Counsel should also bear in mind authentication, when there is any question concerning the authenticity of the evidence. In such circumstances, counsel must be prepared to lay a foundation, through live witness testimony or otherwise, that the compilation or market report is properly authenticated. See, e.g., Skyline Potato Co. v. Hi-Land Potato Co., No. CIV 10-0698 JB/RHS, 2013 U.S. Dist. LEXIS 10670, at *21–22 (D.N.M. Jan. 18, 2013) (authentication required as to a document purporting to show the great decline of the price of potatoes). And while the evidence from the compilation may properly get into evidence, that evidence alone may not suffice to overcome summary judgment, especially where the figures given are in the form of a range and the proponent of the compilation offers no additional evidence regarding the fact at issue. See Colvin v. Ameri-National Corp., No. 1 CA-CV 10-0528, 2011 Ariz. App. Unpub. LEXIS 1240, at *9–11 (Ariz. Ct. App. Oct. 4, 2011) (finding Kelley Blue Book admissible but insufficient to establish the valuation of the plaintiff’s Honda, as there was no particular evidence regarding the vehicle’s condition). Alternatively, counsel should consider whether the court might take judicial notice of the compilation at issue. Hines v. Shineski, No. 10-3973, 2012 U.S. App. Vet. Claims LEXIS 1385, at *9 (Vet. Claims App. July 5, 2012) (taking judicial notice of a city directory for 1967–68).

“Originally published in the Spring 2016 Newsletter of the American Bar Association’s Trial Evidence Committee.”

Hearsay Exception for Recorded Recollections: Pitfalls to Avoid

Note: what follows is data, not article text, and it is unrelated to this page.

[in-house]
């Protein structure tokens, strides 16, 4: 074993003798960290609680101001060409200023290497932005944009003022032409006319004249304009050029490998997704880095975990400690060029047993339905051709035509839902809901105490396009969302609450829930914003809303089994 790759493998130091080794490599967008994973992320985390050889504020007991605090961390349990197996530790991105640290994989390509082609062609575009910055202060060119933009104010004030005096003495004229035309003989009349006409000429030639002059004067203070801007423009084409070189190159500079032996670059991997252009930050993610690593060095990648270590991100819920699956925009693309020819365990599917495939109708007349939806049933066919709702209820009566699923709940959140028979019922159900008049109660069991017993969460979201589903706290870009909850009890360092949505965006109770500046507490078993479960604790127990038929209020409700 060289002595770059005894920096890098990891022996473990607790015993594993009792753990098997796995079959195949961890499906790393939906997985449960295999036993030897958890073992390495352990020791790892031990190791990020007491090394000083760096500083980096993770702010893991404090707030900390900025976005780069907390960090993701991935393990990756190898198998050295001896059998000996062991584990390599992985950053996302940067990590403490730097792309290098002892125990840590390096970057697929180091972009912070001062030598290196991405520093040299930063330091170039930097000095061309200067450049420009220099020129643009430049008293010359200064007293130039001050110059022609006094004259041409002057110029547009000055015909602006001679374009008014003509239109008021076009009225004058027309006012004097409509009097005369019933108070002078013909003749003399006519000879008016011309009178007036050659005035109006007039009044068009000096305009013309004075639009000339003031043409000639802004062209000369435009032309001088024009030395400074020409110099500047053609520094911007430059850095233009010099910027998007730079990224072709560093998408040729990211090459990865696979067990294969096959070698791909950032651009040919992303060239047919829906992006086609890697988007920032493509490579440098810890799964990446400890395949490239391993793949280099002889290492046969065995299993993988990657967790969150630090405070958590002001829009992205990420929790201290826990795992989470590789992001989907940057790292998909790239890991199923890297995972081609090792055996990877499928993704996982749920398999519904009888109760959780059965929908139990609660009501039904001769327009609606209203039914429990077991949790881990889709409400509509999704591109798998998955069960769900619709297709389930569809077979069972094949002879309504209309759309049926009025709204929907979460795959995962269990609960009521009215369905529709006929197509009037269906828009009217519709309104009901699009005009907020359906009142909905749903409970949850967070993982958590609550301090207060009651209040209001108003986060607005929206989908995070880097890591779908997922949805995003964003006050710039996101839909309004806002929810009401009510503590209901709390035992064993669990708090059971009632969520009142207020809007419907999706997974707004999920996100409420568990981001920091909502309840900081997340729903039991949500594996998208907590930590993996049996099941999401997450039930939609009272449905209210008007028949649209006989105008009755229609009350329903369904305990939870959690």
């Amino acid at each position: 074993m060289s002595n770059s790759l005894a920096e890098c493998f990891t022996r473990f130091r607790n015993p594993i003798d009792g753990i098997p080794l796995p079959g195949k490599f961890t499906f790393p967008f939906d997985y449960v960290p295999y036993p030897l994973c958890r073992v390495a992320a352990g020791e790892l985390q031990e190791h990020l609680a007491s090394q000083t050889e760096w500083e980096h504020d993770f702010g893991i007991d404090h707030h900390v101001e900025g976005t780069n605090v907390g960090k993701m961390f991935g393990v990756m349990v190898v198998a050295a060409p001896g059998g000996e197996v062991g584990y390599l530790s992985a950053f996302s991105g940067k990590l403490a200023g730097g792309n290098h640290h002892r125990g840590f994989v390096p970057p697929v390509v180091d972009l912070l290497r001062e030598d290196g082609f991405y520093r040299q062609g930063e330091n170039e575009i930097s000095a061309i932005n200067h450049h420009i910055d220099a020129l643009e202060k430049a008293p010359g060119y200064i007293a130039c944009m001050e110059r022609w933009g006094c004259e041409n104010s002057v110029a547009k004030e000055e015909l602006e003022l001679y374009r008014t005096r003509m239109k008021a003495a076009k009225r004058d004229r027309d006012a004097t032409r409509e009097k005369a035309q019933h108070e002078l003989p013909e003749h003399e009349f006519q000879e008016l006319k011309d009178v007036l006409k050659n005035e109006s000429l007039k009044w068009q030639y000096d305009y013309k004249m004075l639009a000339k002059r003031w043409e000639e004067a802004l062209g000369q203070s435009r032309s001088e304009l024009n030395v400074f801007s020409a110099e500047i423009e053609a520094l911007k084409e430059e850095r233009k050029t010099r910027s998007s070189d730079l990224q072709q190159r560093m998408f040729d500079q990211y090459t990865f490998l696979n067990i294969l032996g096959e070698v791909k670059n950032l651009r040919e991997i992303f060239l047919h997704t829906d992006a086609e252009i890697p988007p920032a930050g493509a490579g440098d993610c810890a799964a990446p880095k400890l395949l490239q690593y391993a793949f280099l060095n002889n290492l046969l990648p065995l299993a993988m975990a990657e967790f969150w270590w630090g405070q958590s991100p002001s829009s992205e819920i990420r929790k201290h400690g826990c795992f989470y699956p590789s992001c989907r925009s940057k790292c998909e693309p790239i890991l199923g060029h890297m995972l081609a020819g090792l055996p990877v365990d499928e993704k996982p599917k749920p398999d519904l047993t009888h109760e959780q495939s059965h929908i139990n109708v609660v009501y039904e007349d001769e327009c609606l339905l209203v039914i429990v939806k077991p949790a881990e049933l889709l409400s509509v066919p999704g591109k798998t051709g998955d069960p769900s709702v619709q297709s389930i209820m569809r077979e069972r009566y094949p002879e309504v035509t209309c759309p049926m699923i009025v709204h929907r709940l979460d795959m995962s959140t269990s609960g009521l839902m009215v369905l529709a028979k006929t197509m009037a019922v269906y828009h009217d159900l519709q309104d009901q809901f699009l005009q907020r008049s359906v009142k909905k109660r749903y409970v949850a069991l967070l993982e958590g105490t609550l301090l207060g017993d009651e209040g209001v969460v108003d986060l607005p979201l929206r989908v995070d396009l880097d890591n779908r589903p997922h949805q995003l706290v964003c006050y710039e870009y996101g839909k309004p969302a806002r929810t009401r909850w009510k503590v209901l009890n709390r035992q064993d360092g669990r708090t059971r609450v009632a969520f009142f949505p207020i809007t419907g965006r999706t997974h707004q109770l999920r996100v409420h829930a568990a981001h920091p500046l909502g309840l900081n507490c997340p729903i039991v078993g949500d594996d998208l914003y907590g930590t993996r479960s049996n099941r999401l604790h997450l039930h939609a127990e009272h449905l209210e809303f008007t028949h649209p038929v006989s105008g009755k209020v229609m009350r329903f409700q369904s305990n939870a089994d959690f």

Posted on: July 15th, 2016

By:  Ryan Babcock

Rule 803(5) of the Federal Rules of Evidence operates as an exception to the hearsay rule, provided the requirements governing the rule as to the “recorded recollection” are satisfied. The rule is as follows

Recorded Recollection. A record that: (A) is on a matter the witness once knew about but now cannot recall well enough to testify fully and accurately; (B) was made or adopted by the witness when the matter was fresh in the witness’s memory; and (C) accurately reflects the witness’s knowledge.

If admitted, the record may be read into evidence but may be received as an exhibit only if offered by an adverse party.

While the literal text of the rule might prompt philosophical reflection regarding whether the record complies with subpart (c), and how one might go about proving “accuracy” when the witness does not remember enough about the matter to testify fully and accurately, courts have taken a pragmatic approach in applying the rule. See Priester v. Texas, No. 08-13-00278-CR, 2015 Tex. App. LEXIS 10165, *28–*29 (Tex. Ct. App. 8th Dist. Sept. 30, 2015) (even where a witness displayed an inconsistent or spotty memory, the court allowed the state to read the witness’s prior grand jury testimony into the record, as the witness’s recollection would only be partial).

Still, counsel will not be able to establish a proper foundation when the witness cannot vouch for the accuracy of the statement because she does not remember making it, meaning that it cannot be shown to “accurately reflect[] the witness’s knowledge” at the time the witness offers her testimony. Kubsch v. Neal, 800 F.3d 783, 793–94 (7th Cir. 2015) (applying Indiana law, but describing outcome as consistent with federal evidentiary rules and those applicable in other states).

What about a situation where the witness made a statement to another person, and that other person was the one who took notes of the conversation? Even if it was not contemporaneously “adopted by” the witness, courts have found that it is admissible, provided that the witness testifies that the record is accurate. Bostwick v. Watertown Unified School District, Case No. 13­C-1036, 2015 U.S. Dist. LEXIS 46495 (E.D. Wis. April 9, 2015); see also United States v. Williams, 951 F.2d 853 (7th Cir. 1993). This result appears to be at odds with the express terms of the rule, but many courts have permitted this evidence nonetheless. If the witness is not present to testify at all, however, this hearsay exception will not apply. Arizona v. Havatone, No. 1 CA-CR 14-0223, 2015 Ariz. App. Unpub. LEXIS 1298 at *27 n.7 (Ariz. Ct. App. Oct. 27, 2015) (statement from a deceased witness not admissible).